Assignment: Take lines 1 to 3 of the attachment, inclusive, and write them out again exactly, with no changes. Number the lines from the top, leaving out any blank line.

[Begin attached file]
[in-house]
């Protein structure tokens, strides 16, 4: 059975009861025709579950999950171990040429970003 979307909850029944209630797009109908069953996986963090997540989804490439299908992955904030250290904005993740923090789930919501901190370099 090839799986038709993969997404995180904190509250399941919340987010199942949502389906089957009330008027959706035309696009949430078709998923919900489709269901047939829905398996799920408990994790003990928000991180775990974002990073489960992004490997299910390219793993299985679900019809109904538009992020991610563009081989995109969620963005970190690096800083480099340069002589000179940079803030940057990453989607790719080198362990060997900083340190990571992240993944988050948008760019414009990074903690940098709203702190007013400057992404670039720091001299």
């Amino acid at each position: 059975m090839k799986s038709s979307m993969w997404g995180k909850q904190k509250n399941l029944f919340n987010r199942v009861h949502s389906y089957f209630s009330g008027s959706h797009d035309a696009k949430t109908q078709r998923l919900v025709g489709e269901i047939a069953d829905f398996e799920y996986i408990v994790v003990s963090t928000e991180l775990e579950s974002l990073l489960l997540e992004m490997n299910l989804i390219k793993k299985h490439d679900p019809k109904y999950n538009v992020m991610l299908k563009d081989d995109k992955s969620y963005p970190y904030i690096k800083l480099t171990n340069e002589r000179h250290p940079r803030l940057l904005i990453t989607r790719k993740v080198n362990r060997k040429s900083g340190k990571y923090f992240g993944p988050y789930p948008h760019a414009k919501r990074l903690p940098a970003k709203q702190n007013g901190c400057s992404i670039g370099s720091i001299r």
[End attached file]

[in-house]
């Protein structure tokens, strides 16, 4: 059975009861025709579950999950171990040429970003 979307909850029944209630797009109908069953996986963090997540989804490439299908992955904030250290904005993740923090789930919501901190370099 090839799986038709993969997404995180904190509250399941919340987010199942949502389906089957009330008027959706035309696009949430078709998923919900489709269901047939829905398996799920408990994790003990928000991180775990974002990073489960992004490997299910390219793993299985679900019809109904538009992020991610563009081989995109969620963005970190690096800083480099340069002589000179940079803030940057990453989607790719080198362990060997900083340190990571992240993944988050948008760019414009990074903690940098709203702190007013400057992404670039720091001299």
């Amino acid at each position: 059975m090839k799986s038709s979307m993969w997404g995180k909850q904190k509250n399941l029944f919340n987010r199942v009861h949502s389906y089957f209630s009330g008027s959706h797009d035309a696009k949430t109908q078709r998923l919900v025709g489709e269901i047939a069953d829905f398996e799920y996986i408990v994790v003990s963090t928000e991180l775990e579950s974002l990073l489960l997540e992004m490997n299910l989804i390219k793993k299985h490439d679900p019809k109904y999950n538009v992020m991610l299908k563009d081989d995109k992955s969620y963005p970190y904030i690096k800083l480099t171990n340069e002589r000179h250290p940079r803030l940057l904005i990453t989607r790719k993740v080198n362990r060997k040429s900083g340190k990571y923090f992240g993944p988050y789930p948008h760019a414009k919501r990074l903690p940098a970003k709203q702190n007013g901190c400057s992404i670039g370099s720091i001299r």